Thursday, 16 July 2020

Common Sense Needs to Prevail

– Costa Rica, a country anxious to kiss the proverbial butt of the U.S?
– In Cost Rica suspicion is on anyone with cash

Let’s be honest.  Most expats do not care about illegal money laundering in Costa Rica! Some do because it is almost impossible to import lots of dollars and even pay bills under the newer banking regulations.

money-launderingNo question that we are the panacea of money laundering. However, some common sense of this engrained suspicion of anyone with cash must prevail and that is most of us are not dodging taxes and have legally earned our assets.

Meanwhile Costa Rica attempts to get from behind the title of “Tax Haven” at any cost.

While a new economic form of IRS imperialism prevails, we all know the “gerencia” (head or the leadership) and all those little tricks: dirty money can become clean in a flash.

- paying the bills -

On the other hand, those who have legitimate needs, and the  need to import funds from whatever country, those who must pay bills and even credit card debt are required to prove innocence, and this is truly hurting our economy.

My 1st example is a German who has had extensive tests done at Hospital CIMA (Costa Rica’s premier private hospital) which resulted in a pacemaker implant and follow-up care.

During his three week stay, his credit cards, which were substantial at the start, got maxed out so to pay the original CIMA bill.

Plus he needed $10k more for his personal usage since he is required to be here until November.

The balance, a money transfer, from Germany to CIMA has been held up more than two months now.

- paying the bills -

It is quite possible that the hospital will refuse further treatment.

The reason?

At 78 years old it is very difficult, if not impossible to document the source of funds to pay the bill and that is what is required by Tico (Costa Rican) banking law. However, the patient does have on hand the $50,000 required to pay off CIMA and keep another $10,000 for his personal use of which the total is someplace in transit.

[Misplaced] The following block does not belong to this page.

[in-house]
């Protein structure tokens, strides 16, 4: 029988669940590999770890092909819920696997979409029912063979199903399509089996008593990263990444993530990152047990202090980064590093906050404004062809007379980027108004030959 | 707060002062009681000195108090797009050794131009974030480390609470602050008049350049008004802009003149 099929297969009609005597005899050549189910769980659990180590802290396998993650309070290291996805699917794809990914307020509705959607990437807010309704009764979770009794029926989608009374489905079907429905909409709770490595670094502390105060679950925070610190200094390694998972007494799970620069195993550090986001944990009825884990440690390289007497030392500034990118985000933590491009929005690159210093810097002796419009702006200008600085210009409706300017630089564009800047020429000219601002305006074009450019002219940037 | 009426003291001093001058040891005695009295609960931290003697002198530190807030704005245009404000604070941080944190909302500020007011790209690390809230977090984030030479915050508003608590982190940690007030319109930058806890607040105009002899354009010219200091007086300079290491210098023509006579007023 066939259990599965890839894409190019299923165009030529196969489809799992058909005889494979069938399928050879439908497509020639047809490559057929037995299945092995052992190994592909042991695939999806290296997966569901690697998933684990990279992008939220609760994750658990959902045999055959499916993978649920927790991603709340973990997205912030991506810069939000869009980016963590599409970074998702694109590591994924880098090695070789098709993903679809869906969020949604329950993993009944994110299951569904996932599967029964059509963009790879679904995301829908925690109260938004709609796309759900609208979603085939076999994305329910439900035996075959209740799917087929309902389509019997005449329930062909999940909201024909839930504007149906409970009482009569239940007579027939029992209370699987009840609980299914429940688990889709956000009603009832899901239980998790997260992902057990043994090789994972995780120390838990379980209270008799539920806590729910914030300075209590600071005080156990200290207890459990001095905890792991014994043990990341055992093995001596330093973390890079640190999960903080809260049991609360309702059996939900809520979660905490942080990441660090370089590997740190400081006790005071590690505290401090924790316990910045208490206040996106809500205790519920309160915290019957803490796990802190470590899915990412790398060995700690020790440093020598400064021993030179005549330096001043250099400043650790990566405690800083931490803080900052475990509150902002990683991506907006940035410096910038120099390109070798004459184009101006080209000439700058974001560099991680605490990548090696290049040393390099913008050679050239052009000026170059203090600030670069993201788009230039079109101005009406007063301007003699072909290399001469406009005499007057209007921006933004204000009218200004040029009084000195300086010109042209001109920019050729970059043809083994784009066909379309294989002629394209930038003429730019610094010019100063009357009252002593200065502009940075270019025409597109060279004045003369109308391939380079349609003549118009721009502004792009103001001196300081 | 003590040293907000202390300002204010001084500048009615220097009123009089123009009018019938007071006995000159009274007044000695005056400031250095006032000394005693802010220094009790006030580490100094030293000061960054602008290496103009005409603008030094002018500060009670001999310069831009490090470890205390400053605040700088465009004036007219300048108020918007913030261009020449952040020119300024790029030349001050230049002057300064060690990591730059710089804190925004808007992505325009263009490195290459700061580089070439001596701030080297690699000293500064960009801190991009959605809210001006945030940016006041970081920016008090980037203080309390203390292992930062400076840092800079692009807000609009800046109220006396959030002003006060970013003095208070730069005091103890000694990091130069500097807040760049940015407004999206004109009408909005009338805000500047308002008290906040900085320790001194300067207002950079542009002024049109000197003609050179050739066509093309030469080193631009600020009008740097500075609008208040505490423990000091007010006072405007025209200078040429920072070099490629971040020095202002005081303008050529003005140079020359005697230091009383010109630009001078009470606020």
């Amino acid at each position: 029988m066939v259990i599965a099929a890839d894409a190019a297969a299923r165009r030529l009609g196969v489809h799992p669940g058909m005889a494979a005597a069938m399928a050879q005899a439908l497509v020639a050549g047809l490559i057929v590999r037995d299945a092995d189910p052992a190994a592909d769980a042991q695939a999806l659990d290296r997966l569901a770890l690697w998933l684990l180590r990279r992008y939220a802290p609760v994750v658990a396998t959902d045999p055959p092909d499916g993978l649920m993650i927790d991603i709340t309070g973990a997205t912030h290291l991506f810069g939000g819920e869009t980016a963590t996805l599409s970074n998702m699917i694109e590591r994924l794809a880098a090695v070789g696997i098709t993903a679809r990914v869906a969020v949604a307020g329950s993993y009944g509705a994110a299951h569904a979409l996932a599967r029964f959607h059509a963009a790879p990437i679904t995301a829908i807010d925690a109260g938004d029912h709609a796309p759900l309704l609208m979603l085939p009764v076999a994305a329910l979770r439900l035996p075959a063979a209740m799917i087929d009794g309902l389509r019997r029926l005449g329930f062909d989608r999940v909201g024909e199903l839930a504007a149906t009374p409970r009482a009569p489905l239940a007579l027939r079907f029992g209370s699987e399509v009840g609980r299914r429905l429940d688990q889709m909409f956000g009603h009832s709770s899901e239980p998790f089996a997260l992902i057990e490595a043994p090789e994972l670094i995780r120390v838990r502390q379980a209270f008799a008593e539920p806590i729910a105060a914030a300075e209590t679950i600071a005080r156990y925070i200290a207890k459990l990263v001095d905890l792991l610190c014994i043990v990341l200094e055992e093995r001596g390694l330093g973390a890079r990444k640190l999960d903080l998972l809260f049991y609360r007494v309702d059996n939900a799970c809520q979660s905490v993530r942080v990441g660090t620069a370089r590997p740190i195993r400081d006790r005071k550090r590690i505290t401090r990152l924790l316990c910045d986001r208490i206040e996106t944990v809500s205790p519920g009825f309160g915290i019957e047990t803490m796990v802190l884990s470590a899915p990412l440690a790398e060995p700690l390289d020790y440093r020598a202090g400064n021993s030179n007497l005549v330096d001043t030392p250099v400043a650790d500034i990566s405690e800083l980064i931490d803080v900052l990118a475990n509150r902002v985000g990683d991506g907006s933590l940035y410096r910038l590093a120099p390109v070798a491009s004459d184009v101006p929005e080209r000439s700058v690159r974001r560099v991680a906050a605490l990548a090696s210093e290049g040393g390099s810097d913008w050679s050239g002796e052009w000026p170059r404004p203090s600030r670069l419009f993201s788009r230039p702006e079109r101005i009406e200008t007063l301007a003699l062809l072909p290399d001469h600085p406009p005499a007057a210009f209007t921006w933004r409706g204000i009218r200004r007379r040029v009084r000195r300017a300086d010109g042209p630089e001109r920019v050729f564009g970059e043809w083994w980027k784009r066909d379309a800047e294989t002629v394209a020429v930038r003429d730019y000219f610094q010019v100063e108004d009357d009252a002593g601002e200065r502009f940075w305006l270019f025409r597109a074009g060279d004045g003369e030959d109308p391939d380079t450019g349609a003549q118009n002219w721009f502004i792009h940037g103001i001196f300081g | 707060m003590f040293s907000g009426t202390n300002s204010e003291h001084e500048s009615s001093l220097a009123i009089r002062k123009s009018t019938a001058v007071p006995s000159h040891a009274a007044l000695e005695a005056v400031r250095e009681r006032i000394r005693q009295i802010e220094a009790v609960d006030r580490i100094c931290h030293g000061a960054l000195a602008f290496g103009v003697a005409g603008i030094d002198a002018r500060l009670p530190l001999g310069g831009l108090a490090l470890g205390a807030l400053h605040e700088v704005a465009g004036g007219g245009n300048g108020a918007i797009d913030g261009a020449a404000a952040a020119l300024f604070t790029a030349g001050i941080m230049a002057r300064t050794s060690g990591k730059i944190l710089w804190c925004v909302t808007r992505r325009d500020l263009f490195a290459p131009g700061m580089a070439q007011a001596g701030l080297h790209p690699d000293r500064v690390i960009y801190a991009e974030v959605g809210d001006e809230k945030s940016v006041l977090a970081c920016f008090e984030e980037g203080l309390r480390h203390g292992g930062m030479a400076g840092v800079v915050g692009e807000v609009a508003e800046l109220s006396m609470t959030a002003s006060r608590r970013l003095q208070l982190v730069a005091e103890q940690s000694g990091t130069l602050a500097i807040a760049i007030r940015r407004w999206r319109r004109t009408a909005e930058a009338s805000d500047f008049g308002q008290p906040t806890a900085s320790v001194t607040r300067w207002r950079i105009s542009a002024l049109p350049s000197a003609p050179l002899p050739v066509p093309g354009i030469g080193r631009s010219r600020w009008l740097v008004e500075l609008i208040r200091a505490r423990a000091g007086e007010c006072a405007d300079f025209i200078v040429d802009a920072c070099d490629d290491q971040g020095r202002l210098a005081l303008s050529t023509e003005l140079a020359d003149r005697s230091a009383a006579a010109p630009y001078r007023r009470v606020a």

ewan1The CIMA payment is a transfer from bank to bank (Banco de Costa Rica – BCR) and, “l cannot touch the money, and neither cans the hospital nor the doctors.  Therefore I am delinquent while racking up interest and needless fees.”

The patient is living day-to-day, even feels good, is satisfied with his medical attention; but cannot pay the bill! He wants to, but cannot.

There is the need for a little common sense here.

- paying the bills --

If the Colombian FARC leader used the facilities, I can see the concern. But a German tourist who only wants to pay the hospital bill? That’s stretching it.

So anxious is this country to kiss the proverbial butt of the U.S. that it is not willing to consider logic into the process of its decision making process and therefore we have a tragic comedy. (Nothing really new.)

Bottom line: CIMA does not get paid, the docs do not get paid, the patient will soon lose his medical care, his credit cards have maxed out and he is left to die.

Is this the epitome of Medical Tourism Costarricense (Costa Rican) style? ProMed needs to make some adjustments to its promotions of Costa Rica.

If money laundering is the issue or tax evasion, not permitting vendors or providers of health care to be paid on-time is certainly not the answer. And I hope ProMed will step up to bat. The company who has been the leading cheerleader of  Costa Rica’s “medical tourism” needs to “cheer” for a better system.

Apparently, of anything over $10,000,  patients need to bring in cash,” but $50,000 is over the Tico limit and if declared, it is off to jail for preventive detention meaning one more hardened criminal walks simply because there is not enough room in the slammer for both. And 50 grand sounds much better than a $5,000 coke deal.

The bottom line is: Does CIMA want to be paid or not? Do the docs want to be paid or not?

Other than the thousands of dollars collected on the patients credit cards, if this patient decides, “Enough of Costa Rica” and skips out or, dies in country; nobody gets the money.

Or, in another first hand, less emotional, case, my sister-in-law who sells her paintings on the global market, (Emilia Cersosimo) for $10,000 and up. Even the Vatican had to show its source of funds to a private Tico bank. (The infamous second collection, I think)


I cannot imagine if the “paja” of a foreign bank account holder decides to purchase a luxury car with cash.

The same generic issue. “Prove to us the source of the money you are using is clean to buy this over priced car in this over priced country?” (Or, become a cartel lord and we will blink a blind eye if you purchase some nice real estate.)

Juan Sebastian Campos
Juan Sebastian Campos
An expat from the U.S., educator and writer in English and Spanish since 1978 with a doctorate in business administrations (DBA) from the United States and Germany. A feature writer for ABC News, Copley Press and the Tribune Group with emphasis on Central America.

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